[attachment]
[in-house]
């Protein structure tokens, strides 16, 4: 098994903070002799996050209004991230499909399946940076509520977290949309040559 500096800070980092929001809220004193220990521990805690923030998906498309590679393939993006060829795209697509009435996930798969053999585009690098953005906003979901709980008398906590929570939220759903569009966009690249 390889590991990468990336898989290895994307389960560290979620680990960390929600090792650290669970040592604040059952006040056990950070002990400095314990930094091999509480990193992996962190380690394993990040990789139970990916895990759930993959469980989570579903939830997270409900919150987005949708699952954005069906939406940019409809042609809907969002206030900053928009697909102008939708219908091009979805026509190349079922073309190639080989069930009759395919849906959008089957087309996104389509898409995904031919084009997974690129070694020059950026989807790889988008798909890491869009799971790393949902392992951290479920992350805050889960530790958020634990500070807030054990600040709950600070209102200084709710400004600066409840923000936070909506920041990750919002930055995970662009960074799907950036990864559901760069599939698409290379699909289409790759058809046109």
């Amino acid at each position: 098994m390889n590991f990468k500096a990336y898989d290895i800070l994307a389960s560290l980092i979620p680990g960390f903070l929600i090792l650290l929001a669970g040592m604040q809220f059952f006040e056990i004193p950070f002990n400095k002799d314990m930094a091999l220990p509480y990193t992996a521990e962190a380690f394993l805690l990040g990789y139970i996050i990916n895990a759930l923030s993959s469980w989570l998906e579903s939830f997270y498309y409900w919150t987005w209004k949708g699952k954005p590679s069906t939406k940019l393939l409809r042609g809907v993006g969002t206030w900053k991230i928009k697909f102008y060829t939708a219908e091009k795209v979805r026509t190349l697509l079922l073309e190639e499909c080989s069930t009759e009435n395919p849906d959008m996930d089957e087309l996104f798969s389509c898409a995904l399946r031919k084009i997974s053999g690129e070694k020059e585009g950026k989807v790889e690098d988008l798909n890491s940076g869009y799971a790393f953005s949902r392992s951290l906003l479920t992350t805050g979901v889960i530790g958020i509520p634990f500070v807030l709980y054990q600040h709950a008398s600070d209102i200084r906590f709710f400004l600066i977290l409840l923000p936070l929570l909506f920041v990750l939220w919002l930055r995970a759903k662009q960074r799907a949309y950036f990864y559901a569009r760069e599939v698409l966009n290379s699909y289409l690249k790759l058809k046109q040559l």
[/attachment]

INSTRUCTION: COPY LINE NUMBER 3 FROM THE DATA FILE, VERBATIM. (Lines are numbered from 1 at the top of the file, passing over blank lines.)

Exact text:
């Amino acid at each position: 098994m390889n590991f990468k500096a990336y898989d290895i800070l994307a389960s560290l980092i979620p680990g960390f903070l929600i090792l650290l929001a669970g040592m604040q809220f059952f006040e056990i004193p950070f002990n400095k002799d314990m930094a091999l220990p509480y990193t992996a521990e962190a380690f394993l805690l990040g990789y139970i996050i990916n895990a759930l923030s993959s469980w989570l998906e579903s939830f997270y498309y409900w919150t987005w209004k949708g699952k954005p590679s069906t939406k940019l393939l409809r042609g809907v993006g969002t206030w900053k991230i928009k697909f102008y060829t939708a219908e091009k795209v979805r026509t190349l697509l079922l073309e190639e499909c080989s069930t009759e009435n395919p849906d959008m996930d089957e087309l996104f798969s389509c898409a995904l399946r031919k084009i997974s053999g690129e070694k020059e585009g950026k989807v790889e690098d988008l798909n890491s940076g869009y799971a790393f953005s949902r392992s951290l906003l479920t992350t805050g979901v889960i530790g958020i509520p634990f500070v807030l709980y054990q600040h709950a008398s600070d209102i200084r906590f709710f400004l600066i977290l409840l923000p936070l929570l909506f920041v990750l939220w919002l930055r995970a759903k662009q960074r799907a949309y950036f990864y559901a569009r760069e599939v698409l966009n290379s699909y289409l690249k790759l058809k046109q040559l």